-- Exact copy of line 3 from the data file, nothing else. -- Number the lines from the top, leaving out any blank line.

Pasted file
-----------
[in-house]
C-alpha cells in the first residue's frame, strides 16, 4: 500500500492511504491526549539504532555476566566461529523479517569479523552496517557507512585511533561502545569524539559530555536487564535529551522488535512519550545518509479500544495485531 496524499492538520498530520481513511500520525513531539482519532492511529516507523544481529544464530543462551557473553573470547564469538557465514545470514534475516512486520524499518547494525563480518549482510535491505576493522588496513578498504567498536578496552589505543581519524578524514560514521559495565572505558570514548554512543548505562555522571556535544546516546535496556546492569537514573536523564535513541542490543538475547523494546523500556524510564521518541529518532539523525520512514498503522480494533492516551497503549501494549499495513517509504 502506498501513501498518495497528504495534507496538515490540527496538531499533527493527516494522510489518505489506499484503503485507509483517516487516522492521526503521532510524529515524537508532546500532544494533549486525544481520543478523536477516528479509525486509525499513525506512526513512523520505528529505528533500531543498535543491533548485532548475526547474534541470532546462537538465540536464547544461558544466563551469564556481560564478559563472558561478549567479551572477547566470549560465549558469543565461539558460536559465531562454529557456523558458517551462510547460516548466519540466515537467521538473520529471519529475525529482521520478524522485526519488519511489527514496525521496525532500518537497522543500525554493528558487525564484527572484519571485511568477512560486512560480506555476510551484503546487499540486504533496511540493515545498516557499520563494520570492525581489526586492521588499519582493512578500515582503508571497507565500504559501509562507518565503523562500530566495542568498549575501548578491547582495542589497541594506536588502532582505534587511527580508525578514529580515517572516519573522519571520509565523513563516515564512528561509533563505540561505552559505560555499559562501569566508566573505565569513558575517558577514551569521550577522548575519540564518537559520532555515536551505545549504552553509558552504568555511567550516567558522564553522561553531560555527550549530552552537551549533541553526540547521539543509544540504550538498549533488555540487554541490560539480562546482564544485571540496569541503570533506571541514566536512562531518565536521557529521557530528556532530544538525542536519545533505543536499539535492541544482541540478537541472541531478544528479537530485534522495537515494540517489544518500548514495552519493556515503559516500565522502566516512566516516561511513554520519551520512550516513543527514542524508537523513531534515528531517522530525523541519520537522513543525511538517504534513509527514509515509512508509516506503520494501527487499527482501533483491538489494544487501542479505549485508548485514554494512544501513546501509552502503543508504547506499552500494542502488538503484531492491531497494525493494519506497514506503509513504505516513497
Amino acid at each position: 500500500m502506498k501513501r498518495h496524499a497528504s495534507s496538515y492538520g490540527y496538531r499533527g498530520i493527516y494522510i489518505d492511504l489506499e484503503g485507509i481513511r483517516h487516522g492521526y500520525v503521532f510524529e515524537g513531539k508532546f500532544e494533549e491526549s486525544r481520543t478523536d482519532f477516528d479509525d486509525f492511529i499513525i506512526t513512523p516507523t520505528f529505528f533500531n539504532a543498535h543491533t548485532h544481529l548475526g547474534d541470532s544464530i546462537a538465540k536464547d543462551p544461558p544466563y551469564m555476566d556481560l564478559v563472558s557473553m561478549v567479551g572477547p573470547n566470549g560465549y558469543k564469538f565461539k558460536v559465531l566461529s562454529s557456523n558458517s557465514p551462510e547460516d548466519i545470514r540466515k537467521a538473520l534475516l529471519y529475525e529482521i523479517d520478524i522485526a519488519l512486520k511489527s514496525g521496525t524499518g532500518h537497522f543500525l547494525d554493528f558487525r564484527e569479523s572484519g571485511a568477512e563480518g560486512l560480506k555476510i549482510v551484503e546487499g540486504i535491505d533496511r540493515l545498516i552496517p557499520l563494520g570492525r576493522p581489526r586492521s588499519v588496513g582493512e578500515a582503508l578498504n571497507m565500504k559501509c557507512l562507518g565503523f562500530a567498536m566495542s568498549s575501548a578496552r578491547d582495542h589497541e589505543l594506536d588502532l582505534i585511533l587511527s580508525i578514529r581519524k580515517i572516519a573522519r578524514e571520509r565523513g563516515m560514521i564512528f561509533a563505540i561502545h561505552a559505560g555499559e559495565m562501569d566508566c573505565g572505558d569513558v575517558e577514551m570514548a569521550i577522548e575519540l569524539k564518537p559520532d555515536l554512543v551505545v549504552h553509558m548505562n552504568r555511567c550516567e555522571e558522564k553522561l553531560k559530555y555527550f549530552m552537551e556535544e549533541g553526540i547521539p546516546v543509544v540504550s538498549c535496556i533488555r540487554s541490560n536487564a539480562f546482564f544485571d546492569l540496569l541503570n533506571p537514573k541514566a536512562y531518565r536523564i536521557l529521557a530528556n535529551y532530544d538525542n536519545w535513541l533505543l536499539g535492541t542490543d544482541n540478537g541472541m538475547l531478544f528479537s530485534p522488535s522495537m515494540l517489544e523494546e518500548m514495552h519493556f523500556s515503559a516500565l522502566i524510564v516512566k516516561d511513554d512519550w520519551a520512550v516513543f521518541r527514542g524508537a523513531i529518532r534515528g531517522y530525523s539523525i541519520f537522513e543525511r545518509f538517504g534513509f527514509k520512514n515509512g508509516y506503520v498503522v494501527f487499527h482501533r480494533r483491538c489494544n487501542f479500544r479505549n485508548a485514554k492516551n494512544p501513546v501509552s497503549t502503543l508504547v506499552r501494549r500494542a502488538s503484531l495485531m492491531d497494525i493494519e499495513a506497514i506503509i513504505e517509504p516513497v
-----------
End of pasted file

Amino acid at each position: 500500500m502506498k501513501r498518495h496524499a497528504s495534507s496538515y492538520g490540527y496538531r499533527g498530520i493527516y494522510i489518505d492511504l489506499e484503503g485507509i481513511r483517516h487516522g492521526y500520525v503521532f510524529e515524537g513531539k508532546f500532544e494533549e491526549s486525544r481520543t478523536d482519532f477516528d479509525d486509525f492511529i499513525i506512526t513512523p516507523t520505528f529505528f533500531n539504532a543498535h543491533t548485532h544481529l548475526g547474534d541470532s544464530i546462537a538465540k536464547d543462551p544461558p544466563y551469564m555476566d556481560l564478559v563472558s557473553m561478549v567479551g572477547p573470547n566470549g560465549y558469543k564469538f565461539k558460536v559465531l566461529s562454529s557456523n558458517s557465514p551462510e547460516d548466519i545470514r540466515k537467521a538473520l534475516l529471519y529475525e529482521i523479517d520478524i522485526a519488519l512486520k511489527s514496525g521496525t524499518g532500518h537497522f543500525l547494525d554493528f558487525r564484527e569479523s572484519g571485511a568477512e563480518g560486512l560480506k555476510i549482510v551484503e546487499g540486504i535491505d533496511r540493515l545498516i552496517p557499520l563494520g570492525r576493522p581489526r586492521s588499519v588496513g582493512e578500515a582503508l578498504n571497507m565500504k559501509c557507512l562507518g565503523f562500530a567498536m566495542s568498549s575501548a578496552r578491547d582495542h589497541e589505543l594506536d588502532l582505534i585511533l587511527s580508525i578514529r581519524k580515517i572516519a573522519r578524514e571520509r565523513g563516515m560514521i564512528f561509533a563505540i561502545h561505552a559505560g555499559e559495565m562501569d566508566c573505565g572505558d569513558v575517558e577514551m570514548a569521550i577522548e575519540l569524539k564518537p559520532d555515536l554512543v551505545v549504552h553509558m548505562n552504568r555511567c550516567e555522571e558522564k553522561l553531560k559530555y555527550f549530552m552537551e556535544e549533541g553526540i547521539p546516546v543509544v540504550s538498549c535496556i533488555r540487554s541490560n536487564a539480562f546482564f544485571d546492569l540496569l541503570n533506571p537514573k541514566a536512562y531518565r536523564i536521557l529521557a530528556n535529551y532530544d538525542n536519545w535513541l533505543l536499539g535492541t542490543d544482541n540478537g541472541m538475547l531478544f528479537s530485534p522488535s522495537m515494540l517489544e523494546e518500548m514495552h519493556f523500556s515503559a516500565l522502566i524510564v516512566k516516561d511513554d512519550w520519551a520512550v516513543f521518541r527514542g524508537a523513531i529518532r534515528g531517522y530525523s539523525i541519520f537522513e543525511r545518509f538517504g534513509f527514509k520512514n515509512g508509516y506503520v498503522v494501527f487499527h482501533r480494533r483491538c489494544n487501542f479500544r479505549n485508548a485514554k492516551n494512544p501513546v501509552s497503549t502503543l508504547v506499552r501494549r500494542a502488538s503484531l495485531m492491531d497494525i493494519e499495513a506497514i506503509i513504505e517509504p516513497v